Liberty Place, Suite 700
325 Seventh Street, NW
Washington, DC 20004-2802
(202) 638-1100 Phone

Wednesday, July 23rd 2003

Dear Senator:                          

On behalf of the American Hospital Association (AHA) and its more than 5,000 member hospitals, health care systems, networks and other providers of care, I am writing to express our strong support for the Patient Safety and Quality Improvement Act of 2003 (S.720).

We commend your leadership and dedication in putting together a bill that lays out a common-sense approach to improving patient safety - a goal that is at the heart of every hospital's mission.

The AHA is committed to seeing enactment of patient safety legislation that will help create a "culture of safety" in which nurses, doctors and others can share information when adverse events happen, engage appropriate outside experts in the analysis of patient safety concerns, and, together, enhance our knowledge of how to prevent medical errors.

As you have recognized, a major obstacle stands in the way of such openness.  Currently, patient safety information that is shared among providers or with outside experts is not confidential and is therefore subject to legal proceedings.  The Institute of Medicine has called on Congress to knock down this barrier by providing legal protection for information collected to advance patient safety research and education.  This bill works toward that goal - a goal the nation's hospitals strongly support.

We are encouraged that, with a House-passed bill already achieved and a bill in the Senate passed out of the Health, Education, Labor, and Pensions Committee with strong bi-partisan support, we should see enactment of this important legislation this year.

In particular, the AHA is pleased that your bill addresses the following important policy concerns:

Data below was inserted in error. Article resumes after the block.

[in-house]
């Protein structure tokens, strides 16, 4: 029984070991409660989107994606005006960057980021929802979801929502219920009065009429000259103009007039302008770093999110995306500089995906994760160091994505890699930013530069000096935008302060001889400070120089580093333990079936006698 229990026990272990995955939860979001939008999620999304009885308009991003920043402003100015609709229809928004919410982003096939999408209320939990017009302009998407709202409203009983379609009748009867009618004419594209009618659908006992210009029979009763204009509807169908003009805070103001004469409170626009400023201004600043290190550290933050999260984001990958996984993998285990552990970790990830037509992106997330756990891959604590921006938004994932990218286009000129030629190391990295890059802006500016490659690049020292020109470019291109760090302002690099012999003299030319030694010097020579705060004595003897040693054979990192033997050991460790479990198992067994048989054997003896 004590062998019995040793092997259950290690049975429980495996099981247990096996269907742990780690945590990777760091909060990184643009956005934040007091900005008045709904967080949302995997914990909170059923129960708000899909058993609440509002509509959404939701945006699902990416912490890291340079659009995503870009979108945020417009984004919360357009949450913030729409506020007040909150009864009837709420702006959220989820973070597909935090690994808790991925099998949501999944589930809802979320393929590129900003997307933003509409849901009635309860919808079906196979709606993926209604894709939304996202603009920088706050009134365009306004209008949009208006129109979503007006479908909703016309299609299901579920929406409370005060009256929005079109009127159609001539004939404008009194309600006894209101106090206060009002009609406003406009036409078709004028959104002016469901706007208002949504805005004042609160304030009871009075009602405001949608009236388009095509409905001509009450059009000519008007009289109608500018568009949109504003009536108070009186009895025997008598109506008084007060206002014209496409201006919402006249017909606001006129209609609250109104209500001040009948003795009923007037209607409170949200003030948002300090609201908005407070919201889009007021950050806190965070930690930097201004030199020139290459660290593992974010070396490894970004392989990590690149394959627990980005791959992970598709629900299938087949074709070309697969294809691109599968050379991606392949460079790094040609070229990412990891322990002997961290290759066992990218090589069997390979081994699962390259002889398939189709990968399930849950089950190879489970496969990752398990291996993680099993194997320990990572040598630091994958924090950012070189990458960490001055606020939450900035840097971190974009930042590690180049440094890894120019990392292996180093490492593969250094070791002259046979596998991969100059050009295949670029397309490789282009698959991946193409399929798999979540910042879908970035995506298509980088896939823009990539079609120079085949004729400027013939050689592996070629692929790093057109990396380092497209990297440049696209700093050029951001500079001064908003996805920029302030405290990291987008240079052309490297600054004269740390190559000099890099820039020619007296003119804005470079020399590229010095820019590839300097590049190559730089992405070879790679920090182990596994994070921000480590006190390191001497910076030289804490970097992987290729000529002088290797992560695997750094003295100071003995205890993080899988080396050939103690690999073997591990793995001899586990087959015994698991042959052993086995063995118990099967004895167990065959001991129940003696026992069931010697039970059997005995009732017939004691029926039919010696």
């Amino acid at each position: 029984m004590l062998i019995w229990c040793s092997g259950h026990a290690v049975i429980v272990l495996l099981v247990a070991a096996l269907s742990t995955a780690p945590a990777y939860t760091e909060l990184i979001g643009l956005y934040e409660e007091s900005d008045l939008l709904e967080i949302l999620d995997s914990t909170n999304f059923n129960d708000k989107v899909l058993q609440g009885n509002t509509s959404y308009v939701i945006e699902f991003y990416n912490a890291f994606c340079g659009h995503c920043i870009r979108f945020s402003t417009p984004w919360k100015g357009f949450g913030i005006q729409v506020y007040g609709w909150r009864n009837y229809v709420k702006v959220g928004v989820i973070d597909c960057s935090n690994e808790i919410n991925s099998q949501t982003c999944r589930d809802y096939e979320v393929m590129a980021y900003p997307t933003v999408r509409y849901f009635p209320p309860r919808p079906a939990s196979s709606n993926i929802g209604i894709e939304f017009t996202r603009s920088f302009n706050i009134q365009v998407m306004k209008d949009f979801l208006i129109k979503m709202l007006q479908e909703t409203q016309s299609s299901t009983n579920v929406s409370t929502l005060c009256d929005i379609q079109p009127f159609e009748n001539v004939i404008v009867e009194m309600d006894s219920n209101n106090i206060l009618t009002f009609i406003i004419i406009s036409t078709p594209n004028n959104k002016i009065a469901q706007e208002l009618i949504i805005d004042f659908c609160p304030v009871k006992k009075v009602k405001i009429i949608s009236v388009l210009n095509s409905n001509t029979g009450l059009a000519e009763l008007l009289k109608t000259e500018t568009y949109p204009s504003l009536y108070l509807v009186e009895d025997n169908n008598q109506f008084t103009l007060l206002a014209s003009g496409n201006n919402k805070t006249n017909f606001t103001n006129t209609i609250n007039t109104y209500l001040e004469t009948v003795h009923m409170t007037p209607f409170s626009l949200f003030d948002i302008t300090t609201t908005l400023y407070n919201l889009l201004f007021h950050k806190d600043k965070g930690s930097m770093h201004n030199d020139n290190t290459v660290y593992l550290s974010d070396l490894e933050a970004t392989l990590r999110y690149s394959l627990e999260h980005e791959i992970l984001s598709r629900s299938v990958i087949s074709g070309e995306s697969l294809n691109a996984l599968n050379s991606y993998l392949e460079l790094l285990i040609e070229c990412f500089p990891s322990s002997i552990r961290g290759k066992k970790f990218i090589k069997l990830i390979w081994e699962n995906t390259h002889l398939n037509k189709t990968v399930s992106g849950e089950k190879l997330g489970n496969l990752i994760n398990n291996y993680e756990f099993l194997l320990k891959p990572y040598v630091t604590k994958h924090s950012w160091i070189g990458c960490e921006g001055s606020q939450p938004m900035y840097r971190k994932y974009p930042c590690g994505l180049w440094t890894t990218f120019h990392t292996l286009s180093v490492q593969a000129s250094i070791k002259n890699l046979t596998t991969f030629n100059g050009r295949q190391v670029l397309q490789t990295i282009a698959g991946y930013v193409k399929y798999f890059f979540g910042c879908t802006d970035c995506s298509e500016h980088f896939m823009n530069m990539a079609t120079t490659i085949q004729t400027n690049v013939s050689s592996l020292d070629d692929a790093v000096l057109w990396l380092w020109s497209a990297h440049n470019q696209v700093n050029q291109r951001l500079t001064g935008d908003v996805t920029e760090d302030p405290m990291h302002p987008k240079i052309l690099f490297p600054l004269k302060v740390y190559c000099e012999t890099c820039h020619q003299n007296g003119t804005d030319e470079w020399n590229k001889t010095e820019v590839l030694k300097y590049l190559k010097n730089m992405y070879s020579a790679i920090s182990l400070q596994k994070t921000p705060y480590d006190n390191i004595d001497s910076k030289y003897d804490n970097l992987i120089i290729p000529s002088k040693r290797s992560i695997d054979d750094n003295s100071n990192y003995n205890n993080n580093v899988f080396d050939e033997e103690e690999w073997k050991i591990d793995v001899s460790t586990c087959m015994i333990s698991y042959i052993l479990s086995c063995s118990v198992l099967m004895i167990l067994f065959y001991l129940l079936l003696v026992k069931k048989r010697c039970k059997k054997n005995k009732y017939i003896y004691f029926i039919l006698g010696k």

Statement of Confidentiality:  State peer-review laws typically couple a legal privilege with a strong statement of confidentiality.  We believe that the language in your bill with respect to confidentiality is critical, as it ensures caution and prudence when sharing patient safety information in circumstances that may be unrelated to litigation. 

Legal Privilege:  The legal privilege established under this bill will ensure that patient safety data is used appropriately, and is used to encourage a culture of safety, where hospitals and caregivers may freely share information about what may go wrong and why.  This is vital, as the Institute of Medicine, the Veterans Hospitals, and numerous other patient safety experts have pointed out, to our national efforts to improve patient safety.  When there are ambiguities in the law, or no privilege at all, it has been widely demonstrated that caregivers fear talking openly about patient safety issues.  Your bill works to clear up ambiguities, and would clearly establish a safe environment for patient safety analysis, while protecting patients' and their legal representatives' access to information not created for this purpose, such as a patient's medical record.   We appreciate the care that has been taken to balance these very important issues, and feel strongly that passage of your bill in the Senate is a critical step toward enactment of much-needed patient safety legislation.

Further, the bill importantly recognizes the importance of standardization to promote the exchange of health care information.  The bill permits the Secretary of Health and Human Services sufficient flexibility to take advantage of the broad interest in information standards.  For example, as part of the National Alliance for Health Information Technology (NAHIT), the AHA has been engaged in a voluntary consensus standard development process.  We are confident that NAHIT would provide useful assistance to the Secretary's efforts that would not only promote the identification of the standards, but also encourage their rapid adoption.  It will also be important, as these standards are developed, for the Congress to consider funding issues to ensure that hospitals have adequate resources to implement electronic information systems. 

Again, the AHA appreciates your strong leadership on this issue.  We extend our commitment to work with you and your staff to achieve a meaningful long-term approach to enhancing the safety of health care in our nation.


Rick Pollack
Executive Vice President

This letter was sent to Senator Judd Gregg, Senator Bill Frist, Senator James Jeffords, and Senator John Breaux

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